I suppose I can't talk about ZMB without first discussing ZBB. ZBB is Zero Bug Bounce - the moment towards the end of the product cycle when, through fixes and triage, the bug count reaches zero. Usually at this stage, additional testing or research (or regression) causes a few more bugs to show up (the "bounce". Eventually, the bounce stops, the bug count stays at zero for some time, and you ship. Something tells me I should have done a much longer post on this concept, but I'll leave that for another day (or for someone else).
Something I strive for (and few others as far as I can tell) is Zero Mail Bounce. I try to keep my inbox count at zero. That doesn't mean I check email constantly - it just means that once or twice a day I try to go through my inbox and deal with everything I can, and queue up the longer work items in another folder. Sometimes, things get hectic and I get behind, or can't deal with everything
Yesterday, for example, was a bad day, and I got behind. Although I have seen dozens of inboxes with hundreds or thousands of items, for me, 19 items in my inbox is way too many (btw - inbox count was to zero before I went to bed)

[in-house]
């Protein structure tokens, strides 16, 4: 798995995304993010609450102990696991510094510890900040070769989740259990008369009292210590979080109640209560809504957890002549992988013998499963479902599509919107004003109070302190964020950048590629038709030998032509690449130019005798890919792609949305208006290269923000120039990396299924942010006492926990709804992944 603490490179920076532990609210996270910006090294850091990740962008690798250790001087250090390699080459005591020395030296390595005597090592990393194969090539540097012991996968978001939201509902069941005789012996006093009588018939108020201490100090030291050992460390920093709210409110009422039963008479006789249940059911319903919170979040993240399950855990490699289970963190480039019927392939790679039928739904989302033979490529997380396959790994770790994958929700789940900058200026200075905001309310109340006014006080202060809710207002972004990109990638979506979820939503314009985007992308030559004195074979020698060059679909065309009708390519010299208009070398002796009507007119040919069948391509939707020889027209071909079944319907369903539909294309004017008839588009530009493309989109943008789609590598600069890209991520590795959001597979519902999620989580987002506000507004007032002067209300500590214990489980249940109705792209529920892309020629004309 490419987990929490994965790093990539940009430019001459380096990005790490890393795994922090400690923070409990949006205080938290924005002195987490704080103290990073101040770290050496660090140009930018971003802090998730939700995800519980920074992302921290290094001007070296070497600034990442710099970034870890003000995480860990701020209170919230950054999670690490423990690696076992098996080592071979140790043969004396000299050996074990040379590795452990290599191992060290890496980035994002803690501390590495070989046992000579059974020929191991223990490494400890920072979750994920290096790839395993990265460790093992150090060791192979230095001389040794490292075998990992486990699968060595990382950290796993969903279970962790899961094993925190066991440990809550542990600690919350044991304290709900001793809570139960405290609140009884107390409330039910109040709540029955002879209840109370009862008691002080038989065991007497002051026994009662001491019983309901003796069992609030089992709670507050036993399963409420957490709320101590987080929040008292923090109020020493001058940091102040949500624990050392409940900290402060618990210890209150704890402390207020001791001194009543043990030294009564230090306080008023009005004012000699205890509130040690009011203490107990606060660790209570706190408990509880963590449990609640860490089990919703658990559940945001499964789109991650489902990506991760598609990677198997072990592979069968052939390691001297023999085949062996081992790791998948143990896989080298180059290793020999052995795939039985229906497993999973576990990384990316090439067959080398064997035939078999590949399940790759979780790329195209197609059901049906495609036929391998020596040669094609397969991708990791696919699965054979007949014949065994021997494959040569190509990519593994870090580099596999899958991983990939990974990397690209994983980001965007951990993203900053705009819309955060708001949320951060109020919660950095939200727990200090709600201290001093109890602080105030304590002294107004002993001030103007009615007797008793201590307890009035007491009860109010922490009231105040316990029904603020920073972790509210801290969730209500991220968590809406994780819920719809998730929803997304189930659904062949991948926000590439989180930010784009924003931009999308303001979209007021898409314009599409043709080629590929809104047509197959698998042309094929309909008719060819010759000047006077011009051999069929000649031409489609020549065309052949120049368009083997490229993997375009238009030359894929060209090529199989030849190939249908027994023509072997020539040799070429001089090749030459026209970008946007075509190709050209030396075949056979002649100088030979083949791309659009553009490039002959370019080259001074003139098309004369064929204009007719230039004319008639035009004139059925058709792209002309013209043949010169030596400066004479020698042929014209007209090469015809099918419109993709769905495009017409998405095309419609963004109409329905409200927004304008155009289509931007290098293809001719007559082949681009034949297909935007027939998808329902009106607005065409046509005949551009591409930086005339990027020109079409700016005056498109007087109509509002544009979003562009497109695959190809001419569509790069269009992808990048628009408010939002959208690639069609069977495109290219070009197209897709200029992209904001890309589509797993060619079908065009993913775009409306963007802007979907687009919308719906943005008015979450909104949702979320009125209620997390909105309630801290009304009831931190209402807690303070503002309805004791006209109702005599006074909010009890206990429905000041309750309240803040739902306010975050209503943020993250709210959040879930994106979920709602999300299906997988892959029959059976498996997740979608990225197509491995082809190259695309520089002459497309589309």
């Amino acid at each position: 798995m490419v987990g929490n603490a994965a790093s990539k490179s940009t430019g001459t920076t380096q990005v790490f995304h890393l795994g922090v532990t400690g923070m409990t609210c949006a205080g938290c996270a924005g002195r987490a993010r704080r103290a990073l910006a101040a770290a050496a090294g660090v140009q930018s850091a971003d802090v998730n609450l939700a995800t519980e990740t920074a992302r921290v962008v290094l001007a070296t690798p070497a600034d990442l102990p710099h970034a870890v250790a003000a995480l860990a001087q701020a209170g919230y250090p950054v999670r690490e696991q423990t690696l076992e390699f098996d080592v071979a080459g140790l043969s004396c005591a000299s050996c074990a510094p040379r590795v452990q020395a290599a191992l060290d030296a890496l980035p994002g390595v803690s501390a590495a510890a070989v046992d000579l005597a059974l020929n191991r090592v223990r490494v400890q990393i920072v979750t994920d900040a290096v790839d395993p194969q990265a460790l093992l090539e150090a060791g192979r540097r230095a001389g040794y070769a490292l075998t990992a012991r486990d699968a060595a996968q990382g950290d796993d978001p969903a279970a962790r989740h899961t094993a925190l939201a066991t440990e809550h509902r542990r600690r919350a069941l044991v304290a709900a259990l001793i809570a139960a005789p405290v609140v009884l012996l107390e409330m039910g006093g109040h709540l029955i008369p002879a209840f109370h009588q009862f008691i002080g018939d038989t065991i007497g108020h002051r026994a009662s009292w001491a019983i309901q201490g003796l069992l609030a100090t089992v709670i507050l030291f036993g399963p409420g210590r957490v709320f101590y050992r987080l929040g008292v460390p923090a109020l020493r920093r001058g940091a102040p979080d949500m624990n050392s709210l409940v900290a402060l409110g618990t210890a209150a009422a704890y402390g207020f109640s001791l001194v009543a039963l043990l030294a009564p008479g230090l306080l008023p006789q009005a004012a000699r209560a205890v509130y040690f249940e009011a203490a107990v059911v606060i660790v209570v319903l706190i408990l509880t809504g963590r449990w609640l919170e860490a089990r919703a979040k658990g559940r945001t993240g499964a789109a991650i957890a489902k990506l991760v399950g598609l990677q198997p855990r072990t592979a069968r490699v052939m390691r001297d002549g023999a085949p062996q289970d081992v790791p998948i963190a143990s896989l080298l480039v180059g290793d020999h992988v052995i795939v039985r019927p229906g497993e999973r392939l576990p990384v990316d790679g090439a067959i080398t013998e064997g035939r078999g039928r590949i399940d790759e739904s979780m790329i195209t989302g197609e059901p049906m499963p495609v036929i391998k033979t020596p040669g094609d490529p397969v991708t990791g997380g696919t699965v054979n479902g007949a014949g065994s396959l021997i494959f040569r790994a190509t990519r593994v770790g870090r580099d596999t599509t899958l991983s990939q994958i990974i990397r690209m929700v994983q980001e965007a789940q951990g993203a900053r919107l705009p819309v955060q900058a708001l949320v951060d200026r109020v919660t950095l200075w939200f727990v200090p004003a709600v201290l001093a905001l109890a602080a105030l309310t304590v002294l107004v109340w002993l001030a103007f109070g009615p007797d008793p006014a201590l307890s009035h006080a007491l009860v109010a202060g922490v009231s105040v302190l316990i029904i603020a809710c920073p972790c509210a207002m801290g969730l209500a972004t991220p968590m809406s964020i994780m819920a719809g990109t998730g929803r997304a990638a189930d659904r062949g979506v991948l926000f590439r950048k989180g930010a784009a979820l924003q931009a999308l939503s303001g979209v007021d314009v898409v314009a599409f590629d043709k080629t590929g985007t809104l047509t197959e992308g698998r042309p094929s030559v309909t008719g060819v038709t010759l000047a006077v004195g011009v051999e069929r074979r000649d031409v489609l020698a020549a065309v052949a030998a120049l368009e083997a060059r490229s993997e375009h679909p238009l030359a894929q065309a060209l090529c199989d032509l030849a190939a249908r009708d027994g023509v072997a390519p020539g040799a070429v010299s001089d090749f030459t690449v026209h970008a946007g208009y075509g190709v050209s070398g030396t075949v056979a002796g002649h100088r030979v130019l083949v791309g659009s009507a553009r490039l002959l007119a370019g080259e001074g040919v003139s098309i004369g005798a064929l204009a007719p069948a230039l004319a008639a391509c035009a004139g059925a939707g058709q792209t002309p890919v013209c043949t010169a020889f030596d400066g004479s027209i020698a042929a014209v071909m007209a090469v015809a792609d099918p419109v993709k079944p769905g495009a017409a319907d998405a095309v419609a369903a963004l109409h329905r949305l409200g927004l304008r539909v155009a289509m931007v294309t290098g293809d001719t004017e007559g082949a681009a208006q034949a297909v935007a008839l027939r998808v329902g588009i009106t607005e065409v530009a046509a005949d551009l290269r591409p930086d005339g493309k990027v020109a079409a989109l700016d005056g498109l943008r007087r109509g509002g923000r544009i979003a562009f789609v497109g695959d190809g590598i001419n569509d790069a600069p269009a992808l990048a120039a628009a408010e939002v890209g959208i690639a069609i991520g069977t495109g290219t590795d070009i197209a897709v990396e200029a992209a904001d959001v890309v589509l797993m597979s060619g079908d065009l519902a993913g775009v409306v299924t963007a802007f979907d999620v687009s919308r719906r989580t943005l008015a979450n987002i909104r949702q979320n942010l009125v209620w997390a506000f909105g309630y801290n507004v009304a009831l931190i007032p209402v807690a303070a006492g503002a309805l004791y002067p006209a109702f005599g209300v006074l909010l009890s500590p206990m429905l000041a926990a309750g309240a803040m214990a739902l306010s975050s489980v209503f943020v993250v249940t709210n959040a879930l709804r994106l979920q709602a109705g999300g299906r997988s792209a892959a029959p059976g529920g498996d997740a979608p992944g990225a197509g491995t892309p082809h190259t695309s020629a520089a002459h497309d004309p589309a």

Of course, I make the whole process a bit easier for myself. Only mail sent with my name on the "to" or "cc" line, mail from my manager, or mail sent to our team alias makes it to my inbox. Now, only mail that may result in action needed by me will get my regular attention. Everything else is for reading at some other date, days or weeks in the future.
I should mentiont that, while I am a fan of getting things done (lower case), I am not a fan of David Allen's Getting Things Done (GTD - capitalized). To be clear, I like organizational concepts, I just don't like the book or some of Mr. Allen's approaches.
One thing I do like is the do it, delegate it, defer it approach to email. When I review my inbox, for each mail, I either take care of it (reply, do something, etc.), delete it, or - if it will take some time, or if it's something I can't do right away, I move it to my "Work" folder (some other stuff gets moved to a "reference" folder - e.g. stuff that may be valuable at some point). My "work" folder currently contains 12 items - it typically fluctuates between 5 & 20 items, and depending on what else I'm working on, I usually try to keep it in single digits.
For me, this system keeps me organized, and it ensures that I don't forget to do things. There are plenty of things I don't get to soon enough, but everything gets dealt with eventually.